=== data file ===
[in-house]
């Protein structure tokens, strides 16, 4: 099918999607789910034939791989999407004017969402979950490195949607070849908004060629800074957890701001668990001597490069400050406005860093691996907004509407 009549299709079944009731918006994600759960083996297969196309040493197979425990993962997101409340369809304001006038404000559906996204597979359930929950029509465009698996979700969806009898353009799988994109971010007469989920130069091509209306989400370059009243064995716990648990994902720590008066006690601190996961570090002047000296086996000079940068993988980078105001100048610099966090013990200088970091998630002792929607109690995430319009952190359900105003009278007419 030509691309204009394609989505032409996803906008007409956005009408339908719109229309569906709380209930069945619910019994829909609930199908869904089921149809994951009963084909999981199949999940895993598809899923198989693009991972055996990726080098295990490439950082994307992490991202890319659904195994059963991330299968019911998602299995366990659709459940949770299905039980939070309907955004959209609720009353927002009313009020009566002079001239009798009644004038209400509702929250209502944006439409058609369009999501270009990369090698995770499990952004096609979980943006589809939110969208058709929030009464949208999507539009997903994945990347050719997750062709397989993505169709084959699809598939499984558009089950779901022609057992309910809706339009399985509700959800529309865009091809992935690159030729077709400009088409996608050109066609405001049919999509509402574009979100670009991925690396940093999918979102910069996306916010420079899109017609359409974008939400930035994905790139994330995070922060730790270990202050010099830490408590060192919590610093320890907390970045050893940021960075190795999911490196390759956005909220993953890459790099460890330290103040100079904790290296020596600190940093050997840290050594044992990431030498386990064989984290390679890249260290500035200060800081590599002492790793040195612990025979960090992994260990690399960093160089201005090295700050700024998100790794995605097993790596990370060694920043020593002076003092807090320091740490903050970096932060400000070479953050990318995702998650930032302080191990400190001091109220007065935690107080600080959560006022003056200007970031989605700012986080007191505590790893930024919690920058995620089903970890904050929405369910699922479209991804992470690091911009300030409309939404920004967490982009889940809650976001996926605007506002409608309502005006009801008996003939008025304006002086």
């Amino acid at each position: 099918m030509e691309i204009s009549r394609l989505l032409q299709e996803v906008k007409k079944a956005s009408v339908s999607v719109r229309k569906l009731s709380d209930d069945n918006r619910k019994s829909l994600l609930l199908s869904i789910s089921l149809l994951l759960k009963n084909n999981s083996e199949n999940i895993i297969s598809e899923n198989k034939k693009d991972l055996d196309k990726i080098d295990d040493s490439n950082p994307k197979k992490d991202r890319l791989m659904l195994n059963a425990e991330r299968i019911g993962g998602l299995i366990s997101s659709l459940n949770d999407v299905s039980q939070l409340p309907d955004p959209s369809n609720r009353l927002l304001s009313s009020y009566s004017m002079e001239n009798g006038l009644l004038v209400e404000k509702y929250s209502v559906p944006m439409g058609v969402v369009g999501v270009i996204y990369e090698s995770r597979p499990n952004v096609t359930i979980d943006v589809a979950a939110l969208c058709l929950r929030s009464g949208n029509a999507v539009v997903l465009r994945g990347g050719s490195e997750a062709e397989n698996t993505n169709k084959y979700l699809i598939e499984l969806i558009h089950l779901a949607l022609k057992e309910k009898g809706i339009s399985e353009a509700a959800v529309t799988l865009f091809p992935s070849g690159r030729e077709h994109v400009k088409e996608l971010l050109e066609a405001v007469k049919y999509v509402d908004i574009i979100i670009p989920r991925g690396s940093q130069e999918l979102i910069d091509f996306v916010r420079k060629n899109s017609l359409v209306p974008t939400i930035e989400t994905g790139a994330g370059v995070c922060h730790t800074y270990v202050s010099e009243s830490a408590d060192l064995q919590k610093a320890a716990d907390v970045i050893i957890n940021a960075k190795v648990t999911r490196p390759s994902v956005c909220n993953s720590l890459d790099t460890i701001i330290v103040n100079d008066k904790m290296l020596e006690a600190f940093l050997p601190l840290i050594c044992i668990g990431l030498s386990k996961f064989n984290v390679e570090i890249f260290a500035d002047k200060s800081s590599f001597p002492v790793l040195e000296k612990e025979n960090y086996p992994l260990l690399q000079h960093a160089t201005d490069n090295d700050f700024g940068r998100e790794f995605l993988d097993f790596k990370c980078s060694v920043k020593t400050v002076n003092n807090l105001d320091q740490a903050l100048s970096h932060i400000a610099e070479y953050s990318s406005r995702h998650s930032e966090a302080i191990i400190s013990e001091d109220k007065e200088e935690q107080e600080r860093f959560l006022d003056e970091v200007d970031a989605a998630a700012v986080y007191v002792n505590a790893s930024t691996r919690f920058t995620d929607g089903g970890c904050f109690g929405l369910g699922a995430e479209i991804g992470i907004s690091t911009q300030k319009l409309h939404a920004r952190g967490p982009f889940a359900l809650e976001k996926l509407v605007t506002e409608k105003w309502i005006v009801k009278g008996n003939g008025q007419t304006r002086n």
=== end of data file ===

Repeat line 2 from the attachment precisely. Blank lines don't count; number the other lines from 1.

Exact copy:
């Protein structure tokens, strides 16, 4: 099918999607789910034939791989999407004017969402979950490195949607070849908004060629800074957890701001668990001597490069400050406005860093691996907004509407 009549299709079944009731918006994600759960083996297969196309040493197979425990993962997101409340369809304001006038404000559906996204597979359930929950029509465009698996979700969806009898353009799988994109971010007469989920130069091509209306989400370059009243064995716990648990994902720590008066006690601190996961570090002047000296086996000079940068993988980078105001100048610099966090013990200088970091998630002792929607109690995430319009952190359900105003009278007419 030509691309204009394609989505032409996803906008007409956005009408339908719109229309569906709380209930069945619910019994829909609930199908869904089921149809994951009963084909999981199949999940895993598809899923198989693009991972055996990726080098295990490439950082994307992490991202890319659904195994059963991330299968019911998602299995366990659709459940949770299905039980939070309907955004959209609720009353927002009313009020009566002079001239009798009644004038209400509702929250209502944006439409058609369009999501270009990369090698995770499990952004096609979980943006589809939110969208058709929030009464949208999507539009997903994945990347050719997750062709397989993505169709084959699809598939499984558009089950779901022609057992309910809706339009399985509700959800529309865009091809992935690159030729077709400009088409996608050109066609405001049919999509509402574009979100670009991925690396940093999918979102910069996306916010420079899109017609359409974008939400930035994905790139994330995070922060730790270990202050010099830490408590060192919590610093320890907390970045050893940021960075190795999911490196390759956005909220993953890459790099460890330290103040100079904790290296020596600190940093050997840290050594044992990431030498386990064989984290390679890249260290500035200060800081590599002492790793040195612990025979960090992994260990690399960093160089201005090295700050700024998100790794995605097993790596990370060694920043020593002076003092807090320091740490903050970096932060400000070479953050990318995702998650930032302080191990400190001091109220007065935690107080600080959560006022003056200007970031989605700012986080007191505590790893930024919690920058995620089903970890904050929405369910699922479209991804992470690091911009300030409309939404920004967490982009889940809650976001996926605007506002409608309502005006009801008996003939008025304006002086």